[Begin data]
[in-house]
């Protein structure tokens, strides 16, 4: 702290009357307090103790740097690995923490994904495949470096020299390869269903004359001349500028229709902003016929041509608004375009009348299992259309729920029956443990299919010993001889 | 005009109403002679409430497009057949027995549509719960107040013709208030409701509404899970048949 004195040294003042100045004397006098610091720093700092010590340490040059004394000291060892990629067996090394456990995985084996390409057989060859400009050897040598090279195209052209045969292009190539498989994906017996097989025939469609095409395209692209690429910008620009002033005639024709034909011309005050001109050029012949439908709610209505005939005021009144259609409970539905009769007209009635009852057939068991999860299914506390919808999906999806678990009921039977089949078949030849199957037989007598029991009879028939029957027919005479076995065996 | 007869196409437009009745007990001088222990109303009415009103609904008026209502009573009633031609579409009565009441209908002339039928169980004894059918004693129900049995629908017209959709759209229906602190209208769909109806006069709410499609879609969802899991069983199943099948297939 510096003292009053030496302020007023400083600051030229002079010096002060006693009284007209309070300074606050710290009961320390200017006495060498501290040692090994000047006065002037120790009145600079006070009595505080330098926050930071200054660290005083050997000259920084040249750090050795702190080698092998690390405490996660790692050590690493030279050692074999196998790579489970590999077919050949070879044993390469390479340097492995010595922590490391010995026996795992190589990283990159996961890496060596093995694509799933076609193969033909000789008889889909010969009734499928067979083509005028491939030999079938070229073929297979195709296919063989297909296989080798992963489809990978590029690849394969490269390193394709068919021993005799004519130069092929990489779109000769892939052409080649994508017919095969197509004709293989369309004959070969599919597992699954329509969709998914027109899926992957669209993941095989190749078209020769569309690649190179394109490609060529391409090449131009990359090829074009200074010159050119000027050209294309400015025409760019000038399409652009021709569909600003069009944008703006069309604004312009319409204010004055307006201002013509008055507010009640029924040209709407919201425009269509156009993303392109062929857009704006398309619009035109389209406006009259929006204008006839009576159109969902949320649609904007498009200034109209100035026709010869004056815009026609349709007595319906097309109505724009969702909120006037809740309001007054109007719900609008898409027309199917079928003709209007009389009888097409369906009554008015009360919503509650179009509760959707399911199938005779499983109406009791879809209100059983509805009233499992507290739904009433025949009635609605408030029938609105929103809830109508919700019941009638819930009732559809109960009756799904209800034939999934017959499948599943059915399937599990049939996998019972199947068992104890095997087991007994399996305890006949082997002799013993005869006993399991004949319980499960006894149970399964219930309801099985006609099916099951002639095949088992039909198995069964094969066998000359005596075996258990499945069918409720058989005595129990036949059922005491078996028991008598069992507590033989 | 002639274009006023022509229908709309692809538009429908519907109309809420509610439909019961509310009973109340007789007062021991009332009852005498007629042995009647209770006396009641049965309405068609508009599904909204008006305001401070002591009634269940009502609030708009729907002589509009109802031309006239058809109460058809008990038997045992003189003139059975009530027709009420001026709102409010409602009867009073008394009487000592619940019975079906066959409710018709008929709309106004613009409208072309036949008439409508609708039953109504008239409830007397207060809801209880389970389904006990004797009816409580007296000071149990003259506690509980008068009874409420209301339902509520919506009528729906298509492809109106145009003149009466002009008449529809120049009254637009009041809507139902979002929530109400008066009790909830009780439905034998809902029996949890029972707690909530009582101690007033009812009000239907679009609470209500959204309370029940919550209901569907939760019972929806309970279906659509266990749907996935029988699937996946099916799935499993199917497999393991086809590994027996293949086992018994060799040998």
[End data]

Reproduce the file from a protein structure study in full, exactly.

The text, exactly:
[in-house]
């Protein structure tokens, strides 16, 4: 702290009357307090103790740097690995923490994904495949470096020299390869269903004359001349500028229709902003016929041509608004375009009348299992259309729920029956443990299919010993001889 | 005009109403002679409430497009057949027995549509719960107040013709208030409701509404899970048949 004195040294003042100045004397006098610091720093700092010590340490040059004394000291060892990629067996090394456990995985084996390409057989060859400009050897040598090279195209052209045969292009190539498989994906017996097989025939469609095409395209692209690429910008620009002033005639024709034909011309005050001109050029012949439908709610209505005939005021009144259609409970539905009769007209009635009852057939068991999860299914506390919808999906999806678990009921039977089949078949030849199957037989007598029991009879028939029957027919005479076995065996 | 007869196409437009009745007990001088222990109303009415009103609904008026209502009573009633031609579409009565009441209908002339039928169980004894059918004693129900049995629908017209959709759209229906602190209208769909109806006069709410499609879609969802899991069983199943099948297939 510096003292009053030496302020007023400083600051030229002079010096002060006693009284007209309070300074606050710290009961320390200017006495060498501290040692090994000047006065002037120790009145600079006070009595505080330098926050930071200054660290005083050997000259920084040249750090050795702190080698092998690390405490996660790692050590690493030279050692074999196998790579489970590999077919050949070879044993390469390479340097492995010595922590490391010995026996795992190589990283990159996961890496060596093995694509799933076609193969033909000789008889889909010969009734499928067979083509005028491939030999079938070229073929297979195709296919063989297909296989080798992963489809990978590029690849394969490269390193394709068919021993005799004519130069092929990489779109000769892939052409080649994508017919095969197509004709293989369309004959070969599919597992699954329509969709998914027109899926992957669209993941095989190749078209020769569309690649190179394109490609060529391409090449131009990359090829074009200074010159050119000027050209294309400015025409760019000038399409652009021709569909600003069009944008703006069309604004312009319409204010004055307006201002013509008055507010009640029924040209709407919201425009269509156009993303392109062929857009704006398309619009035109389209406006009259929006204008006839009576159109969902949320649609904007498009200034109209100035026709010869004056815009026609349709007595319906097309109505724009969702909120006037809740309001007054109007719900609008898409027309199917079928003709209007009389009888097409369906009554008015009360919503509650179009509760959707399911199938005779499983109406009791879809209100059983509805009233499992507290739904009433025949009635609605408030029938609105929103809830109508919700019941009638819930009732559809109960009756799904209800034939999934017959499948599943059915399937599990049939996998019972199947068992104890095997087991007994399996305890006949082997002799013993005869006993399991004949319980499960006894149970399964219930309801099985006609099916099951002639095949088992039909198995069964094969066998000359005596075996258990499945069918409720058989005595129990036949059922005491078996028991008598069992507590033989 | 002639274009006023022509229908709309692809538009429908519907109309809420509610439909019961509310009973109340007789007062021991009332009852005498007629042995009647209770006396009641049965309405068609508009599904909204008006305001401070002591009634269940009502609030708009729907002589509009109802031309006239058809109460058809008990038997045992003189003139059975009530027709009420001026709102409010409602009867009073008394009487000592619940019975079906066959409710018709008929709309106004613009409208072309036949008439409508609708039953109504008239409830007397207060809801209880389970389904006990004797009816409580007296000071149990003259506690509980008068009874409420209301339902509520919506009528729906298509492809109106145009003149009466002009008449529809120049009254637009009041809507139902979002929530109400008066009790909830009780439905034998809902029996949890029972707690909530009582101690007033009812009000239907679009609470209500959204309370029940919550209901569907939760019972929806309970279906659509266990749907996935029988699937996946099916799935499993199917497999393991086809590994027996293949086992018994060799040998």